Despite Mideast Turmoil, More French Jews Are Moving To Israel

Rabbi Michel Serfaty (right), head of the Jewish-Muslim Alliance of France, stands next to a Muslim cleric, or imam, as they both hold signs wishing Muslims a happy Ramadan. The rabbi and the imam have also traded hats. Despite efforts by Serfaty's group, a record number of French Jews are expected to move to Israel this year.
Eleanor Beardsley NPR

Originally published on Thu July 24, 2014 8:53 am

Jews are leaving France and moving to Israel in unprecedented numbers this year.

With the departures expected to surpass 5,000, France could pull ahead of the U.S. for Jewish emigration to Israel, known as aliya. Usually, making aliya is a cause for celebration. But in France this year, it's tinged with bitterness.

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NPR Story
4:13 am
Thu July 24, 2014

What Would Demilitarizing Gaza Entail?

Originally published on Thu July 24, 2014 5:39 am

Copyright 2014 NPR. To see more, visit http://www.npr.org/.

NPR Story
4:13 am
Thu July 24, 2014

As Millions Of People Fast For Ramadan, Does The Economy Suffer?

Originally published on Thu July 24, 2014 5:39 am

Copyright 2014 NPR. To see more, visit http://www.npr.org/.

Law
8:05 pm
Wed July 23, 2014

Ariz. Governor Orders Review After Execution Lasts 2 Hours

Originally published on Wed July 23, 2014 8:36 pm

Copyright 2014 NPR. To see more, visit http://www.npr.org/.

The Two-Way
5:54 pm
Wed July 23, 2014

Arizona Execution Of Inmate Takes Nearly 2 Hours

An undated file photo from the Arizona Department of Corrections shows inmate Joseph Rudolph Wood, who was executed Wednesday. After the lethal injection process began, Wood reportedly remained alive for nearly two hours.
AP

Originally published on Wed July 23, 2014 8:41 pm

Another U.S. execution has gone awry, as Arizona officials who were attempting to put inmate Joseph Rudolph Wood to death today instead watched him gasp and snort for more than an hour after the mix of lethal injection drugs was administered, Wood's attorney says.

Nearly two hours after the execution began at 1:52 p.m. local time Wednesday, Wood was pronounced dead at 3:49 p.m.

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It's All Politics
5:05 pm
Wed July 23, 2014

Democrats Make New Bid To Require Donor Transparency

Senate Minority Leader Mitch McConnell speaks at the Faith and Freedom Coalition reception in Washington in June. On Wednesday, he appeared at a Senate rules committee hearing to oppose a campaign finance bill proposed by Democrats.
Yuri Gripas Reuters/Landov

Senate Democrats have rolled out this year's model of the DISCLOSE Act. Or, if you want to be more formal: the Democracy Is Strengthened by Casting Light on Spending in Elections Act.

It's the third version of DISCLOSE since 2010. Broadly speaking, it would force donor disclosure on the big-money, 501(c)(4) social welfare organizations that are flourishing in post-Citizens United politics. Unlike almost all other players in an election campaign, 501(c)(4)s are not covered by the disclosure laws. Their donors are never publicly named.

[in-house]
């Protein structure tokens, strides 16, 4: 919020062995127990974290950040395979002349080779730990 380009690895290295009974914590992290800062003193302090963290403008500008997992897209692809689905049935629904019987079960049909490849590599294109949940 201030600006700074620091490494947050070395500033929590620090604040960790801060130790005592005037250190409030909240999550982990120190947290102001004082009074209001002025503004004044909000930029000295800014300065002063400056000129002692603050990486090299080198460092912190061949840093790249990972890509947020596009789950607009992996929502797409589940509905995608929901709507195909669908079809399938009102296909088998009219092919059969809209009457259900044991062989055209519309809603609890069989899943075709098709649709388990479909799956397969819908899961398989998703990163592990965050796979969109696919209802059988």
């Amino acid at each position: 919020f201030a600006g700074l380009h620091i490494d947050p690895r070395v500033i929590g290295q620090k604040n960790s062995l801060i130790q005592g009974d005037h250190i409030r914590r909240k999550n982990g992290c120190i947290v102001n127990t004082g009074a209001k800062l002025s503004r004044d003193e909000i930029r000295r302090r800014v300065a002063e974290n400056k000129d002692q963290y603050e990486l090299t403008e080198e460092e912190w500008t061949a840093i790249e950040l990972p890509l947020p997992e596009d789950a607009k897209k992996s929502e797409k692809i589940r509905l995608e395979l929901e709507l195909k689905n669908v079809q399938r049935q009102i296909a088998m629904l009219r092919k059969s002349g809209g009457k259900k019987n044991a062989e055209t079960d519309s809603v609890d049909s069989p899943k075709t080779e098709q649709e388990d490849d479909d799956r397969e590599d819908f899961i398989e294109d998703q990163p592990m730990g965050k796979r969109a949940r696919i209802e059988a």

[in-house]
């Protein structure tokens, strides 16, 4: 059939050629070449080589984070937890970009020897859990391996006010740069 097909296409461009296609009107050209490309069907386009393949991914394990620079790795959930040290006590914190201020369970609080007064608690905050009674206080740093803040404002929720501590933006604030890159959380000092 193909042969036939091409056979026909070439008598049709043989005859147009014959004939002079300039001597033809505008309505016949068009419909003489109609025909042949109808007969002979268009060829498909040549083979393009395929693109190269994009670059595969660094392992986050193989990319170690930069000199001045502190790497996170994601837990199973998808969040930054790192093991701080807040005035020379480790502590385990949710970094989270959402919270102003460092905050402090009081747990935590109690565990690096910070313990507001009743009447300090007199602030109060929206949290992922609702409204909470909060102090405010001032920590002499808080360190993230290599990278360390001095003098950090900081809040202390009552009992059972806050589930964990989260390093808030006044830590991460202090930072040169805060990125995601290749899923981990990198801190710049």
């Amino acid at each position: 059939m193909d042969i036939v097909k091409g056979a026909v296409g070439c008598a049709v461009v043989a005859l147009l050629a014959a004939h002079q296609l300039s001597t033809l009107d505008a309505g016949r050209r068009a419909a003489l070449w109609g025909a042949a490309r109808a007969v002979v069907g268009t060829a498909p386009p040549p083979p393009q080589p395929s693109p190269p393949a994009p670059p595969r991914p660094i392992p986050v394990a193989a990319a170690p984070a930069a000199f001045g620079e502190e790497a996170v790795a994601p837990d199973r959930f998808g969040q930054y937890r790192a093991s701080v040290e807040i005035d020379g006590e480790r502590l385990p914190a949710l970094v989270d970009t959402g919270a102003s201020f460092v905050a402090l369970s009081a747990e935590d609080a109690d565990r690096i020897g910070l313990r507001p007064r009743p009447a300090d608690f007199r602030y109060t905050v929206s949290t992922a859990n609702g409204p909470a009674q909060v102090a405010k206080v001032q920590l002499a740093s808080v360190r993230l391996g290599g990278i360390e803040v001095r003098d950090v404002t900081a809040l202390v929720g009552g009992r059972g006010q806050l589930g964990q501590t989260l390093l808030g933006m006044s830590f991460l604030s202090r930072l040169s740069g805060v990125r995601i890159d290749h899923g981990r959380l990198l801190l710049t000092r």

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The Two-Way
4:56 pm
Wed July 23, 2014

Campaign Finance Transparency Bill Gets Chilly Reception In Senate

A bill that would require transparency by nonprofit groups related to federal elections met with united opposition from Republicans Wednesday, at the first Senate hearing on what its supporters call the Disclose Act.

The legislation would require any politically active group that spends more than $10,000 to list its donors. It was introduced last month, with 52 senators listed as its sponsors or co-sponsors (including the chamber's two independents).

NPR's Peter Overby reports:

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The Salt
4:15 pm
Wed July 23, 2014

Can You Trust That Organic Label On Imported Food?

Investigators at the U.S. Department of Agriculture have discovered cases of organic fraud abroad as well as in the U.S. In 2013, 19 farmers or food companies were fined a total of $87 million for misusing the organic label.
Mark Andersen Rubberball/Corbi

Originally published on Wed July 23, 2014 8:36 pm

Maybe you've wondered, while looking at the price tag on some organic produce, whether that label is telling the truth.

Peter Laufer, a writer and professor of journalism at the University of Oregon, doesn't just wonder. He's an outright skeptic, especially because the organic label seems to him like a license to raise prices. And also because those products are arriving through supply chains that stretch to far corners of the world.

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The Two-Way
3:37 pm
Wed July 23, 2014

Obama Declares Emergency As Huge Fires Burn In Washington State

A burned-out car sits in front of a ruined house in this photo taken Sunday near Pateros, Wash. Large fires have destroyed hundreds of homes in the state this month.
Stephen Brashear Getty Images

Originally published on Wed July 23, 2014 3:57 pm

Fires are still raging in Washington state, where officials hope rain might help them contain the large fires — but there's also a chance that heavy rainfall could trigger flooding and mudslides.

Fire crews have been battling several major fires in central and eastern Washington for the past two weeks. The blazes have destroyed hundreds of homes and caused wide power outages.